Lantana camara (Lantana)
Lantana camara, or simply just called lantana, was introduced to Florida in 1804 as an ornamental plant from the West Indies (MacDonald et al. 2008). This member of the Verbenaceae family is currently listed as a Category I by the Florida Exotic Pest Plant Council (MacDonald et al. 2008, Wunderlin and Hansen 2008). In the 1700s, Lantana was a highly desired greenhouse specimen and consequently bred into hundreds of cultivars in European markets and from there, introduced worldwide (MacDonald et al. 2008). Lantana camara is similar to L. depressa, Florida’s native species, which is now endangered. After its introduction worldwide, lantana is now also considered invasive internationally in Australia, New Zealand, China as well as in the United States (Florida, Georgia, Texas, California and Hawaii) (MacDonald et al. 2008).
Lantana stalks have been used for paper pulp (wrapping, writing and printing paper), bark has been used as lotion, notably for ulcers caused by leprosy, and leaves have been used to treat swelling and body pains (MacDonald et al. 2008). In addition, alkaloids in lantana can stimulate bowel movements, lower blood pressure and accelerate deep respiration. The plant thrives under numerous conditions of sun, shade, moisture and dry areas and can grow in forests, along roadsides, pastures, and notably citrus groves. Lantana can be problematic economically in Florida citrus groves as well as in pastures where it is toxic to cattle and other livestock (MacDonald et al. 2008). Lantana camara can inhibit other plants from growing nearby due to allelopathic substances in its roots and shoots (Wunderlin and Hansen 2008).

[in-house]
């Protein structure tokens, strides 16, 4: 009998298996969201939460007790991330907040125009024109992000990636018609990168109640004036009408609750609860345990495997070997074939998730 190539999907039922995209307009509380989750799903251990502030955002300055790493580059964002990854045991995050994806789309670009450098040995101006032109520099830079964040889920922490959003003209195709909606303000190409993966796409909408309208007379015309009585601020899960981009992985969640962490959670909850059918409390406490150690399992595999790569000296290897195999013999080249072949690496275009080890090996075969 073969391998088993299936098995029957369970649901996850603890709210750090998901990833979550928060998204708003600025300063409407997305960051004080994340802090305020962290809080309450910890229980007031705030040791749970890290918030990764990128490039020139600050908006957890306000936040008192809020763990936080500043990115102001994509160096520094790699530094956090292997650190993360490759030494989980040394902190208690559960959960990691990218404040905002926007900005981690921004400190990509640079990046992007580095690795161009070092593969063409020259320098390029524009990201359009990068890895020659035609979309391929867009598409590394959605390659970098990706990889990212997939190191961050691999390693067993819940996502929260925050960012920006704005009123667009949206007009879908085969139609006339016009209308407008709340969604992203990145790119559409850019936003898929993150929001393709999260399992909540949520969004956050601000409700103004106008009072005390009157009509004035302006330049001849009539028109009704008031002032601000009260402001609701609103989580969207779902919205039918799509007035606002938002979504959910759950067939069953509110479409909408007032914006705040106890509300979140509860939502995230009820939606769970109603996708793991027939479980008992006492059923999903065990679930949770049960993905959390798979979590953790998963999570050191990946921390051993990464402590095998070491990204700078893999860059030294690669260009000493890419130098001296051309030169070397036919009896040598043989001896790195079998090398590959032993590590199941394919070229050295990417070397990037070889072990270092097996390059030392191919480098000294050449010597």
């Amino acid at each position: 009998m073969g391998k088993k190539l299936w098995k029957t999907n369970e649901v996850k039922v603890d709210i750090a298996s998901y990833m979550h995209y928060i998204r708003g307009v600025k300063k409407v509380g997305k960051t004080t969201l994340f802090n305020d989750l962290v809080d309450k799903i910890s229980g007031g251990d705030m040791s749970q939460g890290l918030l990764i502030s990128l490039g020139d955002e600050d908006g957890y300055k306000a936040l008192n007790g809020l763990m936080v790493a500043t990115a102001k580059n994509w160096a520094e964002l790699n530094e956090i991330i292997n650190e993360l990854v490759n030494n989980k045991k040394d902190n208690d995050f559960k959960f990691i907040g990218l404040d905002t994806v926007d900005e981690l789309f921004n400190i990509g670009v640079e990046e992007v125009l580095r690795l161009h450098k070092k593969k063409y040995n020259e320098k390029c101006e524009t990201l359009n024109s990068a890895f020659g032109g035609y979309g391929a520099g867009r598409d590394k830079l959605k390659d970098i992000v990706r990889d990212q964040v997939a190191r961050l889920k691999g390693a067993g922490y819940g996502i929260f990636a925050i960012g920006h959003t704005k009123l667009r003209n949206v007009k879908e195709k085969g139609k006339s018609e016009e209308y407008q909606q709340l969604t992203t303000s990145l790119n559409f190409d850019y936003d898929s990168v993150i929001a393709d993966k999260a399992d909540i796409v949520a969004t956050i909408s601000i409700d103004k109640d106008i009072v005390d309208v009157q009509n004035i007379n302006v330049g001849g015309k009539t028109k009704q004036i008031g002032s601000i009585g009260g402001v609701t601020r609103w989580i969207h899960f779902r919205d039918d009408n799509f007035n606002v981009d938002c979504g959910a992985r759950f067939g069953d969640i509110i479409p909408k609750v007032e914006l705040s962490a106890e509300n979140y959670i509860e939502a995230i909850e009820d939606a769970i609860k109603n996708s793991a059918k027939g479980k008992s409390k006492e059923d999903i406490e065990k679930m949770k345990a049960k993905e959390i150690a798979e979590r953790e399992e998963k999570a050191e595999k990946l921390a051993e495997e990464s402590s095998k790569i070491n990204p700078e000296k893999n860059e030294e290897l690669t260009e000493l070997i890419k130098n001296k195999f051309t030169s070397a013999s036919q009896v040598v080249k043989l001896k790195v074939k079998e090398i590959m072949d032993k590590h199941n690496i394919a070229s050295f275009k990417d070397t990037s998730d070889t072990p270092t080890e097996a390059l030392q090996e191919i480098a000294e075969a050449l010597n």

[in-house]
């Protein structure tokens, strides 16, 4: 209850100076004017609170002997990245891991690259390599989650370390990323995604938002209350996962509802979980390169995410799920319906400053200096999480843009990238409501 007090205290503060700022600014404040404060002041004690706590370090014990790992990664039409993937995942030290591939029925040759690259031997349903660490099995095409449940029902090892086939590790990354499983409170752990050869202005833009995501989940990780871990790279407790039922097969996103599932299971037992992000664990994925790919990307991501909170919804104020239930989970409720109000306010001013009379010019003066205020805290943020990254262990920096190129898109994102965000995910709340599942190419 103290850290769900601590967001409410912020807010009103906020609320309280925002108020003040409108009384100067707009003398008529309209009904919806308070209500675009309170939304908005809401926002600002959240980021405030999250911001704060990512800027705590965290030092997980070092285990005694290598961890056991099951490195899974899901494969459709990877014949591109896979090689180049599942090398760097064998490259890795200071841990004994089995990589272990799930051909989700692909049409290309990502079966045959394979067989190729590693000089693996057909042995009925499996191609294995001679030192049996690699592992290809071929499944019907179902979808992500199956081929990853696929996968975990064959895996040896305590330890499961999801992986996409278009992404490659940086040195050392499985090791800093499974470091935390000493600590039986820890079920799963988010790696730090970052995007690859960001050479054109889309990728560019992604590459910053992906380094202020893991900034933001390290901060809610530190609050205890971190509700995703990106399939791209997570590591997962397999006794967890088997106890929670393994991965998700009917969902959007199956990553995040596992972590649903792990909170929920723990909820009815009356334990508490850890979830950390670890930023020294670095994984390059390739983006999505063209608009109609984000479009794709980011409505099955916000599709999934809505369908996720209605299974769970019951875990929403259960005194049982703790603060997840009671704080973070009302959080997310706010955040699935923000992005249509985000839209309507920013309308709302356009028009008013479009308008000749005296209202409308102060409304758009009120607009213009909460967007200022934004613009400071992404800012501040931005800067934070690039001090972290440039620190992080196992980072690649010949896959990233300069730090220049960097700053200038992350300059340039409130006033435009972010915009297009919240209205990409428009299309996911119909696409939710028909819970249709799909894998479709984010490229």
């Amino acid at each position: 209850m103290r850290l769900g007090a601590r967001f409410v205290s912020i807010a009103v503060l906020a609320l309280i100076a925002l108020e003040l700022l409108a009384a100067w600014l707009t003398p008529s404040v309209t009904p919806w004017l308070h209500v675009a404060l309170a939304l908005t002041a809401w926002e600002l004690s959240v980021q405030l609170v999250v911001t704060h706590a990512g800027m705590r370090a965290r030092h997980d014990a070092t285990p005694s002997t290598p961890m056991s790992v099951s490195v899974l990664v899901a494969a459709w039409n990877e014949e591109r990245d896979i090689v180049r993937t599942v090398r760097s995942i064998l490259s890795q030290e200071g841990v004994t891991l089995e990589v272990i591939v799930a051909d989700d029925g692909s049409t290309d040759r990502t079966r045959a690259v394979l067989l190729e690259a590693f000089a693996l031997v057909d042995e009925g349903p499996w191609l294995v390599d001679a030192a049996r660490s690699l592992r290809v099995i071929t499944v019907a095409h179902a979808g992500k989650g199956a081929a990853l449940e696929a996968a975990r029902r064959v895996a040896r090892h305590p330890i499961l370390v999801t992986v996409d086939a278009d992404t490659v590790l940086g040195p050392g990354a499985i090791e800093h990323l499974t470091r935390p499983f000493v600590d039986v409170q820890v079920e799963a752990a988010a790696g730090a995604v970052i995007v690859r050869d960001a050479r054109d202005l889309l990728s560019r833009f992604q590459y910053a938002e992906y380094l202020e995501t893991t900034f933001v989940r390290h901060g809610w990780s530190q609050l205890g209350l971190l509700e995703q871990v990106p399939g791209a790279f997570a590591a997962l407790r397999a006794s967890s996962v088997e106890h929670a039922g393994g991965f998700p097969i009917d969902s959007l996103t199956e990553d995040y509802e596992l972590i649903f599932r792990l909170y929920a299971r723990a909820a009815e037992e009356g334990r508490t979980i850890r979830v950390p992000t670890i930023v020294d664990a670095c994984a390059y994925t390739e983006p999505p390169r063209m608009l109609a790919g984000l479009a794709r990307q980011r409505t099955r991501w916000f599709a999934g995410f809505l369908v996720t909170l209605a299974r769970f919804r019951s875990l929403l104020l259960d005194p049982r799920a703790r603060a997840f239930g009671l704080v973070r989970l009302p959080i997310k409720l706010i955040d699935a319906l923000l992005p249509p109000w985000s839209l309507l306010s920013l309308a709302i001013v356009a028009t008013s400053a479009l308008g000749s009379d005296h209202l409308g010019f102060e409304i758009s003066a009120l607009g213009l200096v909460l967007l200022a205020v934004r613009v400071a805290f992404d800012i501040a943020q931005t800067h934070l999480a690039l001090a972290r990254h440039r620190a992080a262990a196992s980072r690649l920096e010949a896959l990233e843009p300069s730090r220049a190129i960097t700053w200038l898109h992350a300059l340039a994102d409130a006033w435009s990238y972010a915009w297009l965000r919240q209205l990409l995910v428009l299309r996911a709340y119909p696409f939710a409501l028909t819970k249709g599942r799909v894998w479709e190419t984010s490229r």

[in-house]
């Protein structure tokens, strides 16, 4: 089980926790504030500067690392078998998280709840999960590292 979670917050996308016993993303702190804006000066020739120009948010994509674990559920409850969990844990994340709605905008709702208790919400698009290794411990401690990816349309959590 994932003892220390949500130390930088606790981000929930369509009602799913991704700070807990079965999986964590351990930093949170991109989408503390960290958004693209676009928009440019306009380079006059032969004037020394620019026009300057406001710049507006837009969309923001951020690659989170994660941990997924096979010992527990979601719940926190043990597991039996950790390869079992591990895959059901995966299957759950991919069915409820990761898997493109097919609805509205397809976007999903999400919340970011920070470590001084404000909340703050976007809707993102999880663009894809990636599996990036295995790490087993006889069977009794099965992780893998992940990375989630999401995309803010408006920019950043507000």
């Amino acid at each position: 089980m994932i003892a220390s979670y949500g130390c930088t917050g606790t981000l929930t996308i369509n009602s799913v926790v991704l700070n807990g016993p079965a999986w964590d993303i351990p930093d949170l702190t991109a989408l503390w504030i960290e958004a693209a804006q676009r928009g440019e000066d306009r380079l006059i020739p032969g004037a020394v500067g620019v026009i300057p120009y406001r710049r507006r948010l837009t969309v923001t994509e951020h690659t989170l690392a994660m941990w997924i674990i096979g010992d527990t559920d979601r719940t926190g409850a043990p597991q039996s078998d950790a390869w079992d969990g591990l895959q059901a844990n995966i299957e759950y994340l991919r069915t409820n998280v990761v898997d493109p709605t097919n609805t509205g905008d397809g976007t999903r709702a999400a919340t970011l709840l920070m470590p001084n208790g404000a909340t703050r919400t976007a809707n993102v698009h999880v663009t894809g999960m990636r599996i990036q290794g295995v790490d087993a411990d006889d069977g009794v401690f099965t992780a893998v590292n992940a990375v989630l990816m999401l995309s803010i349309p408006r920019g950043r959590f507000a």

The shrub is an erect perennial that may grow to be 6 feet tall. Leaves of lantana are rough with a sandpaper-like texture, ovate, and oppositely arranged. They are also aromatic when crushed, serrate and about 6 inches in length and 2.5 inches across (MacDonald et al. 2008). The small flowers are clustered at stem ends and change colors such as white to pink to lavender or yellow to orange to red with the most mature flowers being more darkly colored. Flowers are produced year round and a single plant has potential to produce 12,000 fruits (MacDonald et al. 2008). Fruits are about 0.2 inches in diameter, round and also change color from green to purple and finally black. Lantana can reproduce vegetatively or by seed. Self or cross pollination can occur (MacDonald et al. 2008). One interesting feature of lantana seeds are that the germination rate increases after seeds are passed through animal’s digestive system. Vegetative reproduction occurs when a stem of lantana comes in contact with wet soil and allows root formation to occur (MacDonald et al. 2008).
Management of lantana is most successful when combining different mechanisms such as burning, chemical applications, manual removal, preventative measures and restoring a natural biodiversity. Prevention mechanisms include removing flower heads which reduces the number of seeds produced or by simply removing the plant from the landscape. Culturally, a habitat with natural biodiversity will help offset potential establishment of lantana (MacDonald et al. 2008). Effective mechanical control may include a plan to use fire or cutting of lantana. Biological control efforts have yields some benefit. In Hawaii, over 20 agents of biological control have been released. Of these, a caterpillar, Hypena strigata, a fly, Ophiomyia lantanae and a lace bug, Teleonemia scrupulusa, have shown the greatest potential. Chemical means often yield regrowth, but Glyphosate can be used or Fluroxypyr plus aminopyralid can be applied for some effect (MacDonald et al. 2008).